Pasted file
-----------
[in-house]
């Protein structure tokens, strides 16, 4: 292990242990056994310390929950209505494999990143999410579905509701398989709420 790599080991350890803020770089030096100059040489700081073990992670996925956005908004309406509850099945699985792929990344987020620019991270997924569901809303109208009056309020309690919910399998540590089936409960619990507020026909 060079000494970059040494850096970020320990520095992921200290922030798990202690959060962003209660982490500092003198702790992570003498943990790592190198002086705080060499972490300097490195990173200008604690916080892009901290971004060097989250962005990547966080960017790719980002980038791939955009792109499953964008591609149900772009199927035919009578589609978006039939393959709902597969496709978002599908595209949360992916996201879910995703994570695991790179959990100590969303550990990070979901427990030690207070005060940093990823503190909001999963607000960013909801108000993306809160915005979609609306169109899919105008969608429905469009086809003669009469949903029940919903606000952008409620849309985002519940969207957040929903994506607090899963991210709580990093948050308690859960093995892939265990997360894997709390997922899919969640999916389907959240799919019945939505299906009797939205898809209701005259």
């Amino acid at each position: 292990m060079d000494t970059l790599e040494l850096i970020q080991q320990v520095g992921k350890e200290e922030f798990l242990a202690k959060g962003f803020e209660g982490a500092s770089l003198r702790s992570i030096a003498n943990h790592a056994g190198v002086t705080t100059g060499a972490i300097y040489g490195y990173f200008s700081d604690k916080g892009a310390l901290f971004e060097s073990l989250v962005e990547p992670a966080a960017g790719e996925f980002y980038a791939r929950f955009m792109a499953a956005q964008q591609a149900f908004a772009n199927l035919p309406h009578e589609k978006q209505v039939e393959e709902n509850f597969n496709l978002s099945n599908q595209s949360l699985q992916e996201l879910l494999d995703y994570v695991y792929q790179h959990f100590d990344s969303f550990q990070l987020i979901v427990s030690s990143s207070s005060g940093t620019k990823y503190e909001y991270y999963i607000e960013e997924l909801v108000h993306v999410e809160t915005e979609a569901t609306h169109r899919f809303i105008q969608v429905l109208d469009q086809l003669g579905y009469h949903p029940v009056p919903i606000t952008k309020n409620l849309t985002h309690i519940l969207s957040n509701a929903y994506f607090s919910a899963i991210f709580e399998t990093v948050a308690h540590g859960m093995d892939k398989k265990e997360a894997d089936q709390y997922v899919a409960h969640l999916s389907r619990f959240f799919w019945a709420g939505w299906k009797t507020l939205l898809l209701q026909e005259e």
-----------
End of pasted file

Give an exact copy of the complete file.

[in-house]
């Protein structure tokens, strides 16, 4: 292990242990056994310390929950209505494999990143999410579905509701398989709420 790599080991350890803020770089030096100059040489700081073990992670996925956005908004309406509850099945699985792929990344987020620019991270997924569901809303109208009056309020309690919910399998540590089936409960619990507020026909 060079000494970059040494850096970020320990520095992921200290922030798990202690959060962003209660982490500092003198702790992570003498943990790592190198002086705080060499972490300097490195990173200008604690916080892009901290971004060097989250962005990547966080960017790719980002980038791939955009792109499953964008591609149900772009199927035919009578589609978006039939393959709902597969496709978002599908595209949360992916996201879910995703994570695991790179959990100590969303550990990070979901427990030690207070005060940093990823503190909001999963607000960013909801108000993306809160915005979609609306169109899919105008969608429905469009086809003669009469949903029940919903606000952008409620849309985002519940969207957040929903994506607090899963991210709580990093948050308690859960093995892939265990997360894997709390997922899919969640999916389907959240799919019945939505299906009797939205898809209701005259």
């Amino acid at each position: 292990m060079d000494t970059l790599e040494l850096i970020q080991q320990v520095g992921k350890e200290e922030f798990l242990a202690k959060g962003f803020e209660g982490a500092s770089l003198r702790s992570i030096a003498n943990h790592a056994g190198v002086t705080t100059g060499a972490i300097y040489g490195y990173f200008s700081d604690k916080g892009a310390l901290f971004e060097s073990l989250v962005e990547p992670a966080a960017g790719e996925f980002y980038a791939r929950f955009m792109a499953a956005q964008q591609a149900f908004a772009n199927l035919p309406h009578e589609k978006q209505v039939e393959e709902n509850f597969n496709l978002s099945n599908q595209s949360l699985q992916e996201l879910l494999d995703y994570v695991y792929q790179h959990f100590d990344s969303f550990q990070l987020i979901v427990s030690s990143s207070s005060g940093t620019k990823y503190e909001y991270y999963i607000e960013e997924l909801v108000h993306v999410e809160t915005e979609a569901t609306h169109r899919f809303i105008q969608v429905l109208d469009q086809l003669g579905y009469h949903p029940v009056p919903i606000t952008k309020n409620l849309t985002h309690i519940l969207s957040n509701a929903y994506f607090s919910a899963i991210f709580e399998t990093v948050a308690h540590g859960m093995d892939k398989k265990e997360a894997d089936q709390y997922v899919a409960h969640l999916s389907r619990f959240f799919w019945a709420g939505w299906k009797t507020l939205l898809l209701q026909e005259e």